Amos Gitai
Gitai describes himself as “an architect, the son of an architect, who makes films.” Photo by Lauren Tushan
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Kippur
A scene in Gitai's "Kippur," which examined his own experience in the 1973 Yom Kippur War.

Amos Gitai, one of Israel's most prolific directors, will present a different kind of picture at the prestigious Les Recontres d’Arles photography festival in Arles, France. His still photography will be exhibited alongside well-known photographers from across the world, including American Philip-Lorca diCorcia and German Thomas Ruff.

The festival, which runs from July 2 until September 23, is considered one of the world's most important photography shows. It is the brainchild of curator François Hébel and Rémy Fenzy, the director of France's national school of photography.

Gitai has described himself as “an architect, the son of an architect, who makes films.” He initially chose to follow in the footsteps of his father, Israeli architect Munio Gitai Weinraub (1909-1970), and earned a degree in architecture from Haifa's prestigious Technion Institute and a Ph.D. in architecture from the University of California, Berkeley.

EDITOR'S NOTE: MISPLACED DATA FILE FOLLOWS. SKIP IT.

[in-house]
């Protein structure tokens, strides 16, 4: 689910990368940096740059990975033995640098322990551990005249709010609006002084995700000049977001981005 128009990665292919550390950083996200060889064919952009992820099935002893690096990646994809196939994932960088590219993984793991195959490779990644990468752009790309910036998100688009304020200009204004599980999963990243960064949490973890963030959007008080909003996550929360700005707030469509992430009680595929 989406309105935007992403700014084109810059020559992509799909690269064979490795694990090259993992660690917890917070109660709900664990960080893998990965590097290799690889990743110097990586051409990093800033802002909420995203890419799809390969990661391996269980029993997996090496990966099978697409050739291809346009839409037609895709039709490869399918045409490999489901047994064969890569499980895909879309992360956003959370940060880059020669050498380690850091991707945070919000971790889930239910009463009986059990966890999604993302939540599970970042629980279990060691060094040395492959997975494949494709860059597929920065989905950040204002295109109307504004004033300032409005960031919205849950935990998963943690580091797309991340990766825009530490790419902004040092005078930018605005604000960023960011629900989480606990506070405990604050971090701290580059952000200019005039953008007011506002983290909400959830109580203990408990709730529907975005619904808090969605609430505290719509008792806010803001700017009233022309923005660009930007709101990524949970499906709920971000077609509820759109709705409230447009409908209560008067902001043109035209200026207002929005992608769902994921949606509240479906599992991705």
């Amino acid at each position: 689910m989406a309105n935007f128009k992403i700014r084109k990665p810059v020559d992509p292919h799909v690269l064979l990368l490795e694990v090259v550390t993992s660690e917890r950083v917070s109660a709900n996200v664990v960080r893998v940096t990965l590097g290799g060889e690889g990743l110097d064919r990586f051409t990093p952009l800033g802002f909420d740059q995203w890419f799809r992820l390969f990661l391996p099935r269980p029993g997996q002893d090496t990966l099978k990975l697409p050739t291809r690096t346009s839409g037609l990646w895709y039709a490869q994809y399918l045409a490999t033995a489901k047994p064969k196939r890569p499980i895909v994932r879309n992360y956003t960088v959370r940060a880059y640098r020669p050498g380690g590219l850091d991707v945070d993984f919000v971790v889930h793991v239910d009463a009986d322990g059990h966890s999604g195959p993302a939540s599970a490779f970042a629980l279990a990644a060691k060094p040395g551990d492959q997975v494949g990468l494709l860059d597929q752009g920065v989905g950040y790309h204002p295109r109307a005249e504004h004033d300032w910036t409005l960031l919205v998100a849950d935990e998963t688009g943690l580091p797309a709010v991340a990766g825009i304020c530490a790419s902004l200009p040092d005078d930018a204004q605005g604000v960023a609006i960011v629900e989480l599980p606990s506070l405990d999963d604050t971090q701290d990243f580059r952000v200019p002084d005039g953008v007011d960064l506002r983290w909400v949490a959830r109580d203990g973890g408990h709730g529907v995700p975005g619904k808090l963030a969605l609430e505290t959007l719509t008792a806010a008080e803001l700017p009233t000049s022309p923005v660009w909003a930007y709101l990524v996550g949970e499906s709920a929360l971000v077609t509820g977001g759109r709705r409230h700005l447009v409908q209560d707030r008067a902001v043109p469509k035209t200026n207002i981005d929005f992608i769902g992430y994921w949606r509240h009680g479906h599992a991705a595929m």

In 1972, the year before the Yom Kippur War, Gitai began experimenting with an 8 mm camera. When the war broke out and he was drafted, he used that same camera to document the action. The war was a formative event for Gitai, and when it ended he abandoned his pursuit of architecture and undertook a career in film instead.

One of his feature films, “Kippur” (2000), was based on his experiences during the war. Critics heralded the film's grit and lack of sentimentality.

In a nod to his architectural past, Gitai’s exhibition for the French festival is entitled "Architecture of Memory." It spans four decades of his photographic work and will be showcased in the Preacher’s Church, tne of several 12th-century cathedrals hosting exhibitions during the festival.

Among Gitai's works are some that have previously been shown at the Centre Pompidou in Paris, including fragments of his films that have been treated with paint sprayed on cotton to create a more illustrative effect. The fragments will be placed in wooden frames and hung from the cathedral ceiling.

Other highlights include excerpts of film work based on his parents’ life stories, which will be screened and a reading by actress Jeanne Moreau from “Carmel,” the poetic text Gitai wrote for the exhibition catalogue.

The church's other transept will showcase a series of color photographs taken in the northern Israeli city of Haifa, where Gitai was born and lives today.